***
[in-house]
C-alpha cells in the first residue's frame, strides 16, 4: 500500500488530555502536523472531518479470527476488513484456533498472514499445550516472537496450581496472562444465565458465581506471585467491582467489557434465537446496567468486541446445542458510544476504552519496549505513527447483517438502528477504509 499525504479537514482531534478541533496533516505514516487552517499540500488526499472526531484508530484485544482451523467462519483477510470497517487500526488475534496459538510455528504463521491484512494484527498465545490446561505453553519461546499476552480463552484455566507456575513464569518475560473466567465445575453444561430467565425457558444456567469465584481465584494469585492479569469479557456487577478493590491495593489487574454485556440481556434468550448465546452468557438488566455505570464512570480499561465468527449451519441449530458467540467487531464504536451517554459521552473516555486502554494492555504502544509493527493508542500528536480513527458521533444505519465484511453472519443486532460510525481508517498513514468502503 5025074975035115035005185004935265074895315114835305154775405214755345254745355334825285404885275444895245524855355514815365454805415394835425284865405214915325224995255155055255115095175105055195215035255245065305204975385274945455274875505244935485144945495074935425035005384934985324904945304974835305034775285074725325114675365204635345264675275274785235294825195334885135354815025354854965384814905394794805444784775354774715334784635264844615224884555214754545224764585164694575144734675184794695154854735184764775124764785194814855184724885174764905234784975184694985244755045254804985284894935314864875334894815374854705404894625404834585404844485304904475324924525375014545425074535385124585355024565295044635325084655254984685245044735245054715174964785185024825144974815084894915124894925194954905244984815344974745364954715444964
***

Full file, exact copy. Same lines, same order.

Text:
[in-house]
C-alpha cells in the first residue's frame, strides 16, 4: 500500500488530555502536523472531518479470527476488513484456533498472514499445550516472537496450581496472562444465565458465581506471585467491582467489557434465537446496567468486541446445542458510544476504552519496549505513527447483517438502528477504509 499525504479537514482531534478541533496533516505514516487552517499540500488526499472526531484508530484485544482451523467462519483477510470497517487500526488475534496459538510455528504463521491484512494484527498465545490446561505453553519461546499476552480463552484455566507456575513464569518475560473466567465445575453444561430467565425457558444456567469465584481465584494469585492479569469479557456487577478493590491495593489487574454485556440481556434468550448465546452468557438488566455505570464512570480499561465468527449451519441449530458467540467487531464504536451517554459521552473516555486502554494492555504502544509493527493508542500528536480513527458521533444505519465484511453472519443486532460510525481508517498513514468502503 5025074975035115035005185004935265074895315114835305154775405214755345254745355334825285404885275444895245524855355514815365454805415394835425284865405214915325224995255155055255115095175105055195215035255245065305204975385274945455274875505244935485144945495074935425035005384934985324904945304974835305034775285074725325114675365204635345264675275274785235294825195334885135354815025354854965384814905394794805444784775354774715334784635264844615224884555214754545224764585164694575144734675184794695154854735184764775124764785194814855184724885174764905234784975184694985244755045254804985284894935314864875334894815374854705404894625404834585404844485304904475324924525375014545425074535385124585355024565295044635325084655254984685245044735245054715174964785185024825144974815084894915124894925194954905244984815344974745364954715444964